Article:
DRC reports new Ebola case in earlier outbreak hot spot
The Democratic Republic of the Congo (DRC) yesterday announced a new Ebola case, its first since September, which involves a woman who died from her infection in Butembo, one of the main hot spots in the country’s 10th outbreak that was centered in North Kivu and Ituri provinces.
In a statement yesterday, the World Health Organization (WHO) said the woman is the wife of an Ebola survivor who sought care at a local health center in Butembo, one of the biggest cities in North Kivu.
The previous North Kivu–centered outbreak—the world’s second largest and the DCR’s biggest—went on for 2 years before it was declared over in June 2020. The WHO said samples from the woman have been sent to Kinshasa for genetic sequence to see if the virus is linked to the earlier outbreak. Survivors can harbor the virus for long periods in “immune-protected” sites such as the testes and eyes, and similar sporadic cases in the wake of Ebola outbreaks have sometimes triggered resurgences.
So far, 70 of the woman’s contacts have been identified, and disinfection of the sites that she visited is under way. The earlier North Kivu outbreak resulted in 3,481 cases, 2,299 of them fatal. A smaller outbreak that occurred in the western DRC soon after led to 150 cases and 55 deaths before it was declared over in the middle of November 2020.
At a media briefing, WHO Director-General Tedros Adhanom Ghebreyesus, PhD, said the WHO expects more cases to be reported, given that the woman had contact with several people while she was symptomatic. He added that vaccines have been sent to the country, along with a rapid response team.
Feb 7 WHO update
PAHO issues epidemiologic alert on Candida auris
The Pan American Health Organization (PAHO) late last week issued an alert on outbreaks of Candida auris in the Americas, noting an increase in cases of the multidrug-resistant yeast during the COVID-19 pandemic.
While several countries in the region have reported isolated cases or small outbreaks of C auris since 2012, four countries with no previous history of the pathogen (Brazil, Guatemala, Mexico, and Peru) reported cases during the last 6 months of 2020, with a hospital in Mexico reporting an outbreak involving 10 patients in an intensive care unit. In addition, Panama and Colombia reported 124 and 340 C auris cases, respectively, in 2020. Most cases have been reported in patients with COVID-19.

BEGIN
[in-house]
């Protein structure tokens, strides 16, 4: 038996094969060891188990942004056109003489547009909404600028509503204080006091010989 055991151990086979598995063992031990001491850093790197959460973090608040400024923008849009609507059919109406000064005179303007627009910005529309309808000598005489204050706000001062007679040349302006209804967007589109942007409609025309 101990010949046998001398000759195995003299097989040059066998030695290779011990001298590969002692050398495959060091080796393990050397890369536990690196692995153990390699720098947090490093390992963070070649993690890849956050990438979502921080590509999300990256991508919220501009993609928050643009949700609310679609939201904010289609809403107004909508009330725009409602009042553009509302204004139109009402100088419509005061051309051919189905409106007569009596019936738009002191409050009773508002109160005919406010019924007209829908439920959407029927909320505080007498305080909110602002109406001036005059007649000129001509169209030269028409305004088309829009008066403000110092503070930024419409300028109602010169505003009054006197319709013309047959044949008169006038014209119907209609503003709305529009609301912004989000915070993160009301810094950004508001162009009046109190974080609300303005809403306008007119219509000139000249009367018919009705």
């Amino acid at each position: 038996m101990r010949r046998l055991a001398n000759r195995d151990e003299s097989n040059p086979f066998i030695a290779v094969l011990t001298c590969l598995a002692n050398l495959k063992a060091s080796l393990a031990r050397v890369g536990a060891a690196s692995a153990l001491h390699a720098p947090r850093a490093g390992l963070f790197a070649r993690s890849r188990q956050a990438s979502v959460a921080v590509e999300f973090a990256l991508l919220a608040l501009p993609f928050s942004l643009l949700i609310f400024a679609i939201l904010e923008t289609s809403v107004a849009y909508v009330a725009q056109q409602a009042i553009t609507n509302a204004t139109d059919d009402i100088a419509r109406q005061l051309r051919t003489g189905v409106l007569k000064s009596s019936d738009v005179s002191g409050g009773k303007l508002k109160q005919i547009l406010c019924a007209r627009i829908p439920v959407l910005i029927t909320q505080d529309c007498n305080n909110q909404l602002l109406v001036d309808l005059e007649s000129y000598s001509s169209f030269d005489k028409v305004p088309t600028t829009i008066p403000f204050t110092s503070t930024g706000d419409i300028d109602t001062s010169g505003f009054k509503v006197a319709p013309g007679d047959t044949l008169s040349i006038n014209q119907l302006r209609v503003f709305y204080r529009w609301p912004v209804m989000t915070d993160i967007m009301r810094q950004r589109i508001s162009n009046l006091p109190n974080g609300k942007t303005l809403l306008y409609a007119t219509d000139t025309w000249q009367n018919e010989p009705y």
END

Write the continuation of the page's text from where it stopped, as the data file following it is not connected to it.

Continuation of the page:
First identified in Japan in 2009, C auris spreads easily in healthcare settings, can cause serious invasive infections in immunocompromised patients, and has shown resistance to three major antifungal drug classes. Recent case reports, including an investigation of a C auris outbreak at a Florida hospital in July 2020, have linked COVID-related breakdowns in infection prevention and control to the spread of the pathogen in hospitals.
To prevent hospital outbreaks, the PAHO alert recommends that health services build capacity for early detection of patients with suspected C auris infections or colonization, isolate cases in single rooms when recommended, screen all patients on the same hospital ward, clean and disinfect the patient area and surfaces with disinfectant effective against C auris on a daily basis, and reinforce hand hygiene among healthcare workers.
PAHO also recommends that hospitals notify health authorities of any positive C auris isolates identified by validated methods.
Feb 6 PAHO epidemiologic alert
H5N8 avian flu strikes more poultry in Russia and the UK
Two countries in Europe—Russia and the United Kingdom—reported more highly pathogenic H5N8 avian flu outbreaks in poultry, according to the latest official notifications, including from the World Organization for Animal Health (OIE).
Russia’s outbreak began on Jan 27 at a turkey farm in Rostov oblast in the country’s southwest, killing 99473 of 213,881 susceptible birds, according to an OIE notification. Elsewhere, the UK Department for Environment, Food, and Rural Affairs (DEFRA) today reported H5N8 at a layer farm at a small farm near Redcar in North Yorkshire in the country’s northeast. The UK has now reported 13 outbreaks in poultry this winter.
Meanwhile, several European countries reported more avian flu outbreaks in wild birds, mostly involving the H5N8 strain, but Switzerland reported an event involving H5N4, the second country in Europe behind Germany to report the strain in wild birds. Elsewhere, China reported another H5N8 detection in wild birds, which involved mandarin ducks found dead on Jan 29 at a nature park in Jiangsu province in the country’s east.
Feb 5 OIE report on H5N8 in Russia
Feb 8 DEFRA report
Feb 5 OIE report on H5N4 in Swiss wild birds
Feb 8 OIE report on H5N8 in Chinese wild birds